Over the three year period, the SEC-W has signed 500 players compared to the SEC-E's 580 players. The number of offers is staggering: SEC-W put out 3,714 offers and the SEC-E put out 3,950. The only significant difference between the two conference divisions is at the Running Back position. You can see it better by measuring the success rates: (Click to Enlarge)

Uk_football_recruiting_dynamics_3_medium

These two charts show me that the SEC-E has to work harder to get the same level of results, but it hasn't translated into the same success on the field. The difference between the two divisions, then, has to be coaching. Since Urban Meyer left Florida, Nick Saban (at LSU and Alabama), Les Miles at LSU and now Gus Malzahn at Auburn and Kevin Sumlin at Texas A&M have better coaching staffs than Georgia's Mark Richt, Missouri's Gary Pinkel, Florida's Will Muschamp and South Carolina's aging Steve Spurrier.

Ch-ch-changes happen. Georgia fans were down right giddy to see Todd Grantham leave for Louisville. Georgia was ranked 17th in Total Offense last season, but ranked 45th in Total Defense. The Bulldogs were tied with Tennessee (78th) in Scoring Defense, 41st in Rushing Defense and 60th in Pass Defense. I guess those kind of numbers are good enough for Louisville, but they weren't good enough for the Georgia fan base.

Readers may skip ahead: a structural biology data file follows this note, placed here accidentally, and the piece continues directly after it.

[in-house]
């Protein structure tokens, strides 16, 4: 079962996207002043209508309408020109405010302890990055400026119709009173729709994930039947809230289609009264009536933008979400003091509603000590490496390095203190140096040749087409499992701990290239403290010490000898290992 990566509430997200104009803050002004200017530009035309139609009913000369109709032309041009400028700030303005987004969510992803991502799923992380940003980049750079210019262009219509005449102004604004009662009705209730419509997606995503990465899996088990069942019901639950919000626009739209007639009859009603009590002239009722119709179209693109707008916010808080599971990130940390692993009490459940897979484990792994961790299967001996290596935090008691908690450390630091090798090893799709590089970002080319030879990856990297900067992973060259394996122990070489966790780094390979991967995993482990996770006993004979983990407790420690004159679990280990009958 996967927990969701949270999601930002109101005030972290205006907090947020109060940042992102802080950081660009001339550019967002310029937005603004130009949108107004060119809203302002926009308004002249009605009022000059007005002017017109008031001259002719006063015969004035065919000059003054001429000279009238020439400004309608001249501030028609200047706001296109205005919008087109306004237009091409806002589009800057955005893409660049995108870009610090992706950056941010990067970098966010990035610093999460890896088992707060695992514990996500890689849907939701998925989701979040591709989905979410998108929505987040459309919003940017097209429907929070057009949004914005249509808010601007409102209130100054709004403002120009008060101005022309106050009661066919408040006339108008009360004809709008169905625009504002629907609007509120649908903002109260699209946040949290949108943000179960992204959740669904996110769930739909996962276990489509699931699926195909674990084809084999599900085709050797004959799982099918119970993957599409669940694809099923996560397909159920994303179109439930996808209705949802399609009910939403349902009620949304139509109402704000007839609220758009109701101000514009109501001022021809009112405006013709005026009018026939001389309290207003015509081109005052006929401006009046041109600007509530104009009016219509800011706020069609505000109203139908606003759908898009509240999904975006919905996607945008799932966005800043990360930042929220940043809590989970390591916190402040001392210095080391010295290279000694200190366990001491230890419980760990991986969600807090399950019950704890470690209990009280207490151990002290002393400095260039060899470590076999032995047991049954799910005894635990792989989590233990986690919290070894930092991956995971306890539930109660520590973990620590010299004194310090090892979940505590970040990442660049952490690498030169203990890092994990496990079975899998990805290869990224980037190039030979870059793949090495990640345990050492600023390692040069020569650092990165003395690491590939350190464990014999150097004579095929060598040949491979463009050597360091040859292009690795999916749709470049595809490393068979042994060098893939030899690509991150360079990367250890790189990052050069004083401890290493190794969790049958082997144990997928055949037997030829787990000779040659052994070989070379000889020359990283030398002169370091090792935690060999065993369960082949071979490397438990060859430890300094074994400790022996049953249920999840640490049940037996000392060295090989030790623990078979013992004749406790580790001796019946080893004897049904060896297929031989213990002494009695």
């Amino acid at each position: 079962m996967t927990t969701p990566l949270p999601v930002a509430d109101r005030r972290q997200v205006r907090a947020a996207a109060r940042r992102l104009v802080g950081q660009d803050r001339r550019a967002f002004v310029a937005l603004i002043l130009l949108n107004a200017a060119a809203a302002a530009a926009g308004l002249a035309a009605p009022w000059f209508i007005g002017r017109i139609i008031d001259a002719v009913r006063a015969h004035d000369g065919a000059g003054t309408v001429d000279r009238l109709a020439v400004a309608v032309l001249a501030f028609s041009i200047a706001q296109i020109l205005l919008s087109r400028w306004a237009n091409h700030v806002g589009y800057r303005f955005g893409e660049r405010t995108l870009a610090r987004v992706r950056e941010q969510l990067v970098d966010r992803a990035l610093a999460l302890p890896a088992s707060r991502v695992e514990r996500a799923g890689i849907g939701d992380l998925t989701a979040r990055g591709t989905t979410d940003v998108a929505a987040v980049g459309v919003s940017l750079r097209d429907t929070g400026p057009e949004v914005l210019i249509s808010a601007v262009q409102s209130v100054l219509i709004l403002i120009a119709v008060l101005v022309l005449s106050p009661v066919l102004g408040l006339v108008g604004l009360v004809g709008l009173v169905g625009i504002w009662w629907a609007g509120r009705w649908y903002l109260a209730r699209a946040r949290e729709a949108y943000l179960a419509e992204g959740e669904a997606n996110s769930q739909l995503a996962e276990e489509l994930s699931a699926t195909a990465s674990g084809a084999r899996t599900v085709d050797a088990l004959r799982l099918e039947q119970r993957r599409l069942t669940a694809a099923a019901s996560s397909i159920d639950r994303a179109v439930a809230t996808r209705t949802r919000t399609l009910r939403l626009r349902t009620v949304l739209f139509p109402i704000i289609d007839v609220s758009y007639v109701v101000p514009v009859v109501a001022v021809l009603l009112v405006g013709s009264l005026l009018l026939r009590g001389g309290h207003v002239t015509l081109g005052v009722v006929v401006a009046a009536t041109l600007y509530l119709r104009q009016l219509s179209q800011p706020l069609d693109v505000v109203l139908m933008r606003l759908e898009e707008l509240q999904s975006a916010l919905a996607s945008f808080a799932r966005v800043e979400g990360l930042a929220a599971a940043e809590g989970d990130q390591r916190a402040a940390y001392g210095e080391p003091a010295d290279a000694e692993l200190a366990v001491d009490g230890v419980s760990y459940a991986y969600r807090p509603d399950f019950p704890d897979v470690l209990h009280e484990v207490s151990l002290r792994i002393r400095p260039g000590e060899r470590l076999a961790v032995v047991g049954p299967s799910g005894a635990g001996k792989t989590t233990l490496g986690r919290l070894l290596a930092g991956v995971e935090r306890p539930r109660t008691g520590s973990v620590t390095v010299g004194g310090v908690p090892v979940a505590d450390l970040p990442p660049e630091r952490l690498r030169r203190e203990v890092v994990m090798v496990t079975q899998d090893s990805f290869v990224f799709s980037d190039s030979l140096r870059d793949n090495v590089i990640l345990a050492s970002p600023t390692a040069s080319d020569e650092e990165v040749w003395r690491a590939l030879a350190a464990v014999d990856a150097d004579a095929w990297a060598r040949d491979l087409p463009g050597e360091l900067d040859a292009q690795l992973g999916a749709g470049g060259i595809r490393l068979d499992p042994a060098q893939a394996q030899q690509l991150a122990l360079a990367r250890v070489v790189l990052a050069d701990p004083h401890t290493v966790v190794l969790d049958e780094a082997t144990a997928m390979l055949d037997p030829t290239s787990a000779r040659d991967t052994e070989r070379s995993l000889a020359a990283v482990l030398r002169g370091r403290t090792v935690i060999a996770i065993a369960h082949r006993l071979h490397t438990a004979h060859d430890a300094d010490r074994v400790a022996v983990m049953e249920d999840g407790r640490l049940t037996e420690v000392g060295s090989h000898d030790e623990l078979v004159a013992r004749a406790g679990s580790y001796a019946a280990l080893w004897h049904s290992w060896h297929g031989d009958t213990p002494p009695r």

Nick Saban has had to replace several staff positions (the price of success). The Coaches Hot Seat did not take kindly to the Lane Kiffin hire. The Mad Hatter of LSU had to hire some new guys like Bradley Dale Peveto away from Kentucky.

Will Muschamp had to make some coaching moves on offense. The Gators ranked 113th in Total Offense, 87th in Rushing Offense, 107th in Passing Offense, and tied with Eastern Michigan at 112th in Scoring Offense. That earned him first place on the Coaches Hot Seat. For perspective, Ron Zook had a better win-loss record at Florida in the same number of seasons. For the record, Florida still recruits well.

Mark Stoops will have to replace Peveto. There are too many coaching changes to mention all, but each will affect recruiting in some fashion and the changes could also have an effect on the field. If Kentucky can pull off six wins this year, things could change dramatically for the Wildcats with regard to recruiting. There are several very highly ranked players who will be watching.

Part 2 of this series will deal with the SEC East and how they recruited by position and Part 3 will deal with the SEC West. Part 4 will show how our non-conference opponents fared over the last three years in recruiting.